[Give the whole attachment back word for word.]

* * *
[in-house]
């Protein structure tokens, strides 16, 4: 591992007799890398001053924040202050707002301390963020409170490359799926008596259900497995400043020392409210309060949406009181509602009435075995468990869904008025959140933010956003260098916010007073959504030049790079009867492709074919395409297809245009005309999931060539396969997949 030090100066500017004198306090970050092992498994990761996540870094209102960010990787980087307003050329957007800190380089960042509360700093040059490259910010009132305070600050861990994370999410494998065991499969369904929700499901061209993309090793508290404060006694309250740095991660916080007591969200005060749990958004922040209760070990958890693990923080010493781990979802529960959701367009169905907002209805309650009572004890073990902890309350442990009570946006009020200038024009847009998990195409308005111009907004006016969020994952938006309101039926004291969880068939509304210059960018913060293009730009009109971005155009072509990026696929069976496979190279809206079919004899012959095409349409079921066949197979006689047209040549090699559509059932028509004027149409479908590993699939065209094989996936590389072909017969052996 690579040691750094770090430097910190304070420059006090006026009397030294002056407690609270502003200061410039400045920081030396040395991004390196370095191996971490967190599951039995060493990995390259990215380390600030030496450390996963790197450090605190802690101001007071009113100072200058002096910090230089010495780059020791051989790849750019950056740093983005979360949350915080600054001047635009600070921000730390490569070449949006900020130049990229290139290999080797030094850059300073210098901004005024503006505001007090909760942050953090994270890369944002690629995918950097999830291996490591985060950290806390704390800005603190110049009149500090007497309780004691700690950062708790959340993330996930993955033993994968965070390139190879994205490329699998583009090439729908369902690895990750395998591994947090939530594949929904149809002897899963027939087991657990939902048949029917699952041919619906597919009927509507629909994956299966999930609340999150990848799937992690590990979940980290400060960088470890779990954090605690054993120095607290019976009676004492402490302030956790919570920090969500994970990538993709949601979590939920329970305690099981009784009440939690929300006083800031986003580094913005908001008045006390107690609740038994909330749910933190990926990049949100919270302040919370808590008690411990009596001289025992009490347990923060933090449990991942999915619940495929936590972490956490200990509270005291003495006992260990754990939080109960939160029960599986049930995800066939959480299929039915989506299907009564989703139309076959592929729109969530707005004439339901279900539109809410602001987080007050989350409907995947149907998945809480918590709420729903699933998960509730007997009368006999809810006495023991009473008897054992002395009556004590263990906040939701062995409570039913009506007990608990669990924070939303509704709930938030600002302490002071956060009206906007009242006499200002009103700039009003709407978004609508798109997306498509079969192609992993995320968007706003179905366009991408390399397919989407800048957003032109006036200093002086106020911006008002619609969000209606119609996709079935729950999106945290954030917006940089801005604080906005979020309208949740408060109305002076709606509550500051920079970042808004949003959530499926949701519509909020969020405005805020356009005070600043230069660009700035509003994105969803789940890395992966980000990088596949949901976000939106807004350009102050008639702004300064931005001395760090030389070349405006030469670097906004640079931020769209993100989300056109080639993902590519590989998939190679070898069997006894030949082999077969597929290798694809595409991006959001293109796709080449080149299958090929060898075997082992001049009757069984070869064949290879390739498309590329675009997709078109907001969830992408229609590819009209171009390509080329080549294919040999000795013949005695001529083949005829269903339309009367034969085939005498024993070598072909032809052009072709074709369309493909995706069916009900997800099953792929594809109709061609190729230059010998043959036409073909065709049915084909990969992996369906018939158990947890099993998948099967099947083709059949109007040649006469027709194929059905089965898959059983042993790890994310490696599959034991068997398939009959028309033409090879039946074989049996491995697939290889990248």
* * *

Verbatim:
[in-house]
């Protein structure tokens, strides 16, 4: 591992007799890398001053924040202050707002301390963020409170490359799926008596259900497995400043020392409210309060949406009181509602009435075995468990869904008025959140933010956003260098916010007073959504030049790079009867492709074919395409297809245009005309999931060539396969997949 030090100066500017004198306090970050092992498994990761996540870094209102960010990787980087307003050329957007800190380089960042509360700093040059490259910010009132305070600050861990994370999410494998065991499969369904929700499901061209993309090793508290404060006694309250740095991660916080007591969200005060749990958004922040209760070990958890693990923080010493781990979802529960959701367009169905907002209805309650009572004890073990902890309350442990009570946006009020200038024009847009998990195409308005111009907004006016969020994952938006309101039926004291969880068939509304210059960018913060293009730009009109971005155009072509990026696929069976496979190279809206079919004899012959095409349409079921066949197979006689047209040549090699559509059932028509004027149409479908590993699939065209094989996936590389072909017969052996 690579040691750094770090430097910190304070420059006090006026009397030294002056407690609270502003200061410039400045920081030396040395991004390196370095191996971490967190599951039995060493990995390259990215380390600030030496450390996963790197450090605190802690101001007071009113100072200058002096910090230089010495780059020791051989790849750019950056740093983005979360949350915080600054001047635009600070921000730390490569070449949006900020130049990229290139290999080797030094850059300073210098901004005024503006505001007090909760942050953090994270890369944002690629995918950097999830291996490591985060950290806390704390800005603190110049009149500090007497309780004691700690950062708790959340993330996930993955033993994968965070390139190879994205490329699998583009090439729908369902690895990750395998591994947090939530594949929904149809002897899963027939087991657990939902048949029917699952041919619906597919009927509507629909994956299966999930609340999150990848799937992690590990979940980290400060960088470890779990954090605690054993120095607290019976009676004492402490302030956790919570920090969500994970990538993709949601979590939920329970305690099981009784009440939690929300006083800031986003580094913005908001008045006390107690609740038994909330749910933190990926990049949100919270302040919370808590008690411990009596001289025992009490347990923060933090449990991942999915619940495929936590972490956490200990509270005291003495006992260990754990939080109960939160029960599986049930995800066939959480299929039915989506299907009564989703139309076959592929729109969530707005004439339901279900539109809410602001987080007050989350409907995947149907998945809480918590709420729903699933998960509730007997009368006999809810006495023991009473008897054992002395009556004590263990906040939701062995409570039913009506007990608990669990924070939303509704709930938030600002302490002071956060009206906007009242006499200002009103700039009003709407978004609508798109997306498509079969192609992993995320968007706003179905366009991408390399397919989407800048957003032109006036200093002086106020911006008002619609969000209606119609996709079935729950999106945290954030917006940089801005604080906005979020309208949740408060109305002076709606509550500051920079970042808004949003959530499926949701519509909020969020405005805020356009005070600043230069660009700035509003994105969803789940890395992966980000990088596949949901976000939106807004350009102050008639702004300064931005001395760090030389070349405006030469670097906004640079931020769209993100989300056109080639993902590519590989998939190679070898069997006894030949082999077969597929290798694809595409991006959001293109796709080449080149299958090929060898075997082992001049009757069984070869064949290879390739498309590329675009997709078109907001969830992408229609590819009209171009390509080329080549294919040999000795013949005695001529083949005829269903339309009367034969085939005498024993070598072909032809052009072709074709369309493909995706069916009900997800099953792929594809109709061609190729230059010998043959036409073909065709049915084909990969992996369906018939158990947890099993998948099967099947083709059949109007040649006469027709194929059905089965898959059983042993790890994310490696599959034991068997398939009959028309033409090879039946074989049996491995697939290889990248």